Let me comment a bit on Chris Godsil's answer. The fact that $L_1\ne L_3$ follows from the easy-to-check fact that $L_1=\mathcal I\mathcal I^T$, where $\mathcal I$ is the incidence matrix of an arbitrary orientation of the graph. The nullity of $\mathcal I^T$ is the number of connected components of the graph, whereas the nullity of the transpose of the signless incidence matrix (which is what you presumably denote by $B^T$) is the number of *bipartite* connected components. So these matrices are clearly different. However, as pointed out by Chris Godsil, they yield the same information in the regular case: the difference is that the *upper end* of the spectrum of $L_3$ corresponds to the lower end of the spectrum of $L_1$, and vice versa: This was in fact, as far as I can judge, the main reasons for the introduction of $L_3$ in a 1994 paper by Desai and Rao.

The fact that the nullities of $L_1,L_2$ coincide can be seen by an argument that might be interesting for your purposes: $L_2$ (or at least the matrix $L_2:=D^{-\frac12}L_1 D^{-\frac12} $ suggested in the comment by Aaron Meyerowitz) is similar to $\tilde{L}_2:=D^{-1}L_1$, which is often called *normalized Laplacian* as well.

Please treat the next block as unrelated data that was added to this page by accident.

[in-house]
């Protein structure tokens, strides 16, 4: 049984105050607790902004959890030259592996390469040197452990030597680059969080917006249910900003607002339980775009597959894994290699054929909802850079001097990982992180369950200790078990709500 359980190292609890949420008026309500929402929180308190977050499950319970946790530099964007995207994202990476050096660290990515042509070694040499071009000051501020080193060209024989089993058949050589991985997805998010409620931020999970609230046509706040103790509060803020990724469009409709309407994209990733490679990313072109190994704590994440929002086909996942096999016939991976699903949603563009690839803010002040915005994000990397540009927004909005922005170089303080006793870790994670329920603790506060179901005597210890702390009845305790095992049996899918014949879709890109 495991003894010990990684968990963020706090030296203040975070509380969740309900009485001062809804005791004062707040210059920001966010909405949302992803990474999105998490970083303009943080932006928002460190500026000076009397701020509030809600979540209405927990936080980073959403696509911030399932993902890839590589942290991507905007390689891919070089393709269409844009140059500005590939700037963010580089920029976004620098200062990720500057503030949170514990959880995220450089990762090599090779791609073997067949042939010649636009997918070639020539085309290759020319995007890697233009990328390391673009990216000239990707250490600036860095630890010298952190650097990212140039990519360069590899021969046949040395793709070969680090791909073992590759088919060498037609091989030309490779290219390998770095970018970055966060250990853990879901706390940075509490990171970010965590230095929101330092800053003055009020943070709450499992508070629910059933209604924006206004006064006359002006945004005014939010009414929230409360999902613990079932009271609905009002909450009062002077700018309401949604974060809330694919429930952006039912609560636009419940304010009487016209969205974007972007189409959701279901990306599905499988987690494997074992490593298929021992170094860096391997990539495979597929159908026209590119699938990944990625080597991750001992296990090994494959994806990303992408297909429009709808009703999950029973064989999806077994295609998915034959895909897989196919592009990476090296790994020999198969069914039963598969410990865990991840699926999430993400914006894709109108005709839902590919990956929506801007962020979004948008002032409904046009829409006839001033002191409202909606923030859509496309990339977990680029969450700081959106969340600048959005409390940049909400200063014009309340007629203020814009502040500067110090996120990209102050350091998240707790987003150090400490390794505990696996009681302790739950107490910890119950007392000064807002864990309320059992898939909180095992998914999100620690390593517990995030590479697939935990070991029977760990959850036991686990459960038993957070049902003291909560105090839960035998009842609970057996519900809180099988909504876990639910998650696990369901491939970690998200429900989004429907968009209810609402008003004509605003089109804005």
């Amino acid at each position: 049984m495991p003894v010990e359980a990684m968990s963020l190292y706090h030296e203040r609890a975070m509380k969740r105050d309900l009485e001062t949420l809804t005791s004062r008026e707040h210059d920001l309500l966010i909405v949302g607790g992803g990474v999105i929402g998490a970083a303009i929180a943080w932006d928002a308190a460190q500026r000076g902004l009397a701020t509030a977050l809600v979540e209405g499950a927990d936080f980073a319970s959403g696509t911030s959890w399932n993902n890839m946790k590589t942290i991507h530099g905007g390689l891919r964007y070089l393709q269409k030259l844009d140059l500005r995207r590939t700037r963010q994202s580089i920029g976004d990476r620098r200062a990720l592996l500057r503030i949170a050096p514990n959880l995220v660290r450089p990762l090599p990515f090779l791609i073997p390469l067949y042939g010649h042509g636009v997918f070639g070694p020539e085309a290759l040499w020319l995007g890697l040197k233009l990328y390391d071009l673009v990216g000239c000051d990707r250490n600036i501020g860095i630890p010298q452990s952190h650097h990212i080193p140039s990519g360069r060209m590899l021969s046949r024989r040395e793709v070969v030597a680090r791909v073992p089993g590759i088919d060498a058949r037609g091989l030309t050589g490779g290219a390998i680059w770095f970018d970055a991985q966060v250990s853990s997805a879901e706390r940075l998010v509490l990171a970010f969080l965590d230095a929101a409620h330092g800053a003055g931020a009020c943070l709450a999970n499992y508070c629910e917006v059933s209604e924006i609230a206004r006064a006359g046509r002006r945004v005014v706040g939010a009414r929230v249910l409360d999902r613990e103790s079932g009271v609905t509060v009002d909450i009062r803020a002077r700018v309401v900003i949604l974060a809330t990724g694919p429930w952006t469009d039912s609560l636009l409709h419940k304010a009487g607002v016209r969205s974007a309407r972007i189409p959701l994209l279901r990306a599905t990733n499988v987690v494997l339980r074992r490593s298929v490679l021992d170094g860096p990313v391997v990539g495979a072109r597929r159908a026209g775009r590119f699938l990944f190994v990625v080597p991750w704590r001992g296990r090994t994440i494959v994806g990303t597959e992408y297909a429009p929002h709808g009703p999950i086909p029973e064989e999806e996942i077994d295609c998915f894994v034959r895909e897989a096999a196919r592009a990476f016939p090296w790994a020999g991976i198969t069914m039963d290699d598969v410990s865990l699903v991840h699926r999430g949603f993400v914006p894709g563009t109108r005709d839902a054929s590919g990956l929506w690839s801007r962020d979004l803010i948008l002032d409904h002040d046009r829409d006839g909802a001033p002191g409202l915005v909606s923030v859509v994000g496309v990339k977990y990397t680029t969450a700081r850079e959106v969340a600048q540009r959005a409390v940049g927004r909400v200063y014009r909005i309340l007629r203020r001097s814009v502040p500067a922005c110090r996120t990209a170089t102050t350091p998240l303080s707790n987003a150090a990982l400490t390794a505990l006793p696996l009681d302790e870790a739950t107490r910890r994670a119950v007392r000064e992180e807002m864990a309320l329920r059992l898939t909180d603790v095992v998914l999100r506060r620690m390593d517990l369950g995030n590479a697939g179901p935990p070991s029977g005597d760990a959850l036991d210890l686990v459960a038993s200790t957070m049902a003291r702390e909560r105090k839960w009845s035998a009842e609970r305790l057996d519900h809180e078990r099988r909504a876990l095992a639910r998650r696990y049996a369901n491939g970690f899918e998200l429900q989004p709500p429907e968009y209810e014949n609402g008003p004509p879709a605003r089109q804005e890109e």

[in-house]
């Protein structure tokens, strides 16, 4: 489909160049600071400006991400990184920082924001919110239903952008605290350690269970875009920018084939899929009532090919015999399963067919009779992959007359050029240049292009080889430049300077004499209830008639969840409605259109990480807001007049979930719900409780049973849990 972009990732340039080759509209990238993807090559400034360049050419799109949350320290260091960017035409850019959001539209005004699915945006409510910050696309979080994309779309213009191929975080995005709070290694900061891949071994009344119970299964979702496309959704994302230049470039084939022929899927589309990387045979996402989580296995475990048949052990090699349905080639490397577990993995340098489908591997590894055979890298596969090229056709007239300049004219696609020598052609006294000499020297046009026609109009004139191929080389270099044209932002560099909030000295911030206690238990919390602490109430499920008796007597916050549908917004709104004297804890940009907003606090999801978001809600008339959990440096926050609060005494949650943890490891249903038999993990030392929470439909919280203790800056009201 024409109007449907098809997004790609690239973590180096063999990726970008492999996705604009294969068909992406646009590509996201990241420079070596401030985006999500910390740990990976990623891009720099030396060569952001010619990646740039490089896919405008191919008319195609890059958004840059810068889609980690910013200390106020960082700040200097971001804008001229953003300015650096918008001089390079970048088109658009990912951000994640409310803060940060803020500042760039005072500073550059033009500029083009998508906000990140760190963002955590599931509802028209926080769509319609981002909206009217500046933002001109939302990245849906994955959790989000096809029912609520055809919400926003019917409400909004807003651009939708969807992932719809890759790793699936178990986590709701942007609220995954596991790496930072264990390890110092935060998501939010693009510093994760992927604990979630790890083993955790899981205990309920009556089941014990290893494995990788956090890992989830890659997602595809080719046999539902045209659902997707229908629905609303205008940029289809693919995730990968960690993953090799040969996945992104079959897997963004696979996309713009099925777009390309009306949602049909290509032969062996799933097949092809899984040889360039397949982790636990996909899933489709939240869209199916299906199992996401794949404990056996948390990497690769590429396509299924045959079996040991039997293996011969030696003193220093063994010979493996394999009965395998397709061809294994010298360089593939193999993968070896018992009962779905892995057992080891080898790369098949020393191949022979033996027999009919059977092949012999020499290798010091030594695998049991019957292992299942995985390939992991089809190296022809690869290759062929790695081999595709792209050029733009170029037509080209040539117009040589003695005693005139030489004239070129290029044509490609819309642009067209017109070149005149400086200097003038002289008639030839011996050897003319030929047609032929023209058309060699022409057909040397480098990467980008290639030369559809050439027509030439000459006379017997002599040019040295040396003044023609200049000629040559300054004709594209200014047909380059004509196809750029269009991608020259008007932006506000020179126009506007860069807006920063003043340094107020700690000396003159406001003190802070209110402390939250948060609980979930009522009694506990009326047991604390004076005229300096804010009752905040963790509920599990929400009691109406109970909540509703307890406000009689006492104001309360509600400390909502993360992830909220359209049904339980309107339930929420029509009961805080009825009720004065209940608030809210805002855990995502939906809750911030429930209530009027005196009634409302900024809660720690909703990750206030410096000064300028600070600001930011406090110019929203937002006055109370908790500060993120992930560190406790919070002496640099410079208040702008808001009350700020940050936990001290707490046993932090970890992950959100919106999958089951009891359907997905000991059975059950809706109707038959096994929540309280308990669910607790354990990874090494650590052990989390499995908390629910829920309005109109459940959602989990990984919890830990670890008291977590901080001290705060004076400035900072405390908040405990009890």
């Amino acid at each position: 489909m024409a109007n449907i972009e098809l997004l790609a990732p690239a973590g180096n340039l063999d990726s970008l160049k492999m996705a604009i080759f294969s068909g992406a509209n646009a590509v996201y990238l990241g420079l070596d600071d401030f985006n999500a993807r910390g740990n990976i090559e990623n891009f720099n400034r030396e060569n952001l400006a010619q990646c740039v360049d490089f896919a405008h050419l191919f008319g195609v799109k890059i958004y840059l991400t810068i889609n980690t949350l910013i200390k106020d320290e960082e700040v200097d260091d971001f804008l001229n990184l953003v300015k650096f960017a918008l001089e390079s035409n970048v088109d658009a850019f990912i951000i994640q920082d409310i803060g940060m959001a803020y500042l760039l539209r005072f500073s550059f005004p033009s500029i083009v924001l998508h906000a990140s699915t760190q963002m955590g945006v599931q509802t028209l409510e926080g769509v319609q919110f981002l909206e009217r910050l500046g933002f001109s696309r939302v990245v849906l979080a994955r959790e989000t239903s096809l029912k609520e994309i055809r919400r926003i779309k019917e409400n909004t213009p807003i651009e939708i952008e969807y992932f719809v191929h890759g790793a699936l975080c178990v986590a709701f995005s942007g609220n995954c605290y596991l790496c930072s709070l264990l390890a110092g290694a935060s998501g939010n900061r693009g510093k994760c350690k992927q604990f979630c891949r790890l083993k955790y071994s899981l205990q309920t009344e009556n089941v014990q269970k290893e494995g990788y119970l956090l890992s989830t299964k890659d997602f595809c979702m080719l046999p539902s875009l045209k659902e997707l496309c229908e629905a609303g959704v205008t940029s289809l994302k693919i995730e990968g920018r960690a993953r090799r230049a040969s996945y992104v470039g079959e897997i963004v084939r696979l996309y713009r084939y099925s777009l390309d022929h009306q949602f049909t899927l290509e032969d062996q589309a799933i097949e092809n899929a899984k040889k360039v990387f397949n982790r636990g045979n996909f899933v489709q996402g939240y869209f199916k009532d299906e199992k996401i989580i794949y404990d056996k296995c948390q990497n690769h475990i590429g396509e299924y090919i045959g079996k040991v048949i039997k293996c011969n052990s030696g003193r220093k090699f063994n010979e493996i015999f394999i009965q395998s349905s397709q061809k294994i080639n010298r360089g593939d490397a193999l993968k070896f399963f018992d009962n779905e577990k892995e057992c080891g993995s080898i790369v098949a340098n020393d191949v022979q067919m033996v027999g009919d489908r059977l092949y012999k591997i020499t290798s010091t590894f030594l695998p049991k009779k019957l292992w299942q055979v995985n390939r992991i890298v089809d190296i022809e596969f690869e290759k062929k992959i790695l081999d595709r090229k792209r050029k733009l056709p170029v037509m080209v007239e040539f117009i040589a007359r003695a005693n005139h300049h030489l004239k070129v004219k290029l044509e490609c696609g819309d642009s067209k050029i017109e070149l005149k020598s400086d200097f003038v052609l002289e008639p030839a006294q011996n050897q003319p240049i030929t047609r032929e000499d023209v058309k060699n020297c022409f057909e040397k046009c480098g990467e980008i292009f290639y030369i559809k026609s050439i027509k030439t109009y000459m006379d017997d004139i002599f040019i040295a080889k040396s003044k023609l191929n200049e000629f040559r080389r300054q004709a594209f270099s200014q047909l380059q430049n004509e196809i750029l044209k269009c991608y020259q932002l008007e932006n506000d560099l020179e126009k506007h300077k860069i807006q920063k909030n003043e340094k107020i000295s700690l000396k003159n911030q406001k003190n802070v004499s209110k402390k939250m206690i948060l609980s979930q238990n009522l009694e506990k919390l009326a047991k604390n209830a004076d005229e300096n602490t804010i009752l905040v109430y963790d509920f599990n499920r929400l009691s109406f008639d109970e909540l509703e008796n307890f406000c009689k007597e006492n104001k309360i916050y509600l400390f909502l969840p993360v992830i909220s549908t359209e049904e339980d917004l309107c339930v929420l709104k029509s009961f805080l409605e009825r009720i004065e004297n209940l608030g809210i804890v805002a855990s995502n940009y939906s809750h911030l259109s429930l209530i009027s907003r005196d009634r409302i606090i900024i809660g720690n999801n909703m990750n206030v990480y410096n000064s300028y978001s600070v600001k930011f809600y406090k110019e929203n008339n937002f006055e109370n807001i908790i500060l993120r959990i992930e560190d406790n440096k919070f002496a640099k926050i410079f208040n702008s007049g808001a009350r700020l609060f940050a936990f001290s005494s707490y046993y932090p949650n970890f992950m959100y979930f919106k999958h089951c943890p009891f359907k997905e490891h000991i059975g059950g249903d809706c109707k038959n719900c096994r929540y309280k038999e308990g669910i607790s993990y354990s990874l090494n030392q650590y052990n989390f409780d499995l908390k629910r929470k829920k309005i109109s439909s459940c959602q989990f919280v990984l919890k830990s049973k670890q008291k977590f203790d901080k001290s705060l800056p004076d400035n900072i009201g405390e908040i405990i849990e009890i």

It turns out that both $L_1,\tilde{L}_2$ can be seen as Fréchet derivatives of the same energy functional $\mathcal E:f\mapsto\|\mathcal I^T f\|_{\ell^2(E)}^2$, but with respect to two different Hilbert spaces -- more precisely, to the vector space $\mathbb R^V$ endowed with the inner products
$$
(f|g):=\sum_{v\in V}f(v)g(v)
$$
and
$$
(f|g):=\sum_{v\in V}f(v)g(v)\deg(v)
$$
respectively (obvious modifications are needed in the case of infinite graphs).

normalizedLaplacian matrix and $L_1$ the standard Laplacian matrix. With certain exceptions (find them!) a normalized Laplacian is not a standard Laplacian. Read the article to see some common properties. $\endgroup$ – Aaron Meyerowitz Nov 29 '14 at 1:56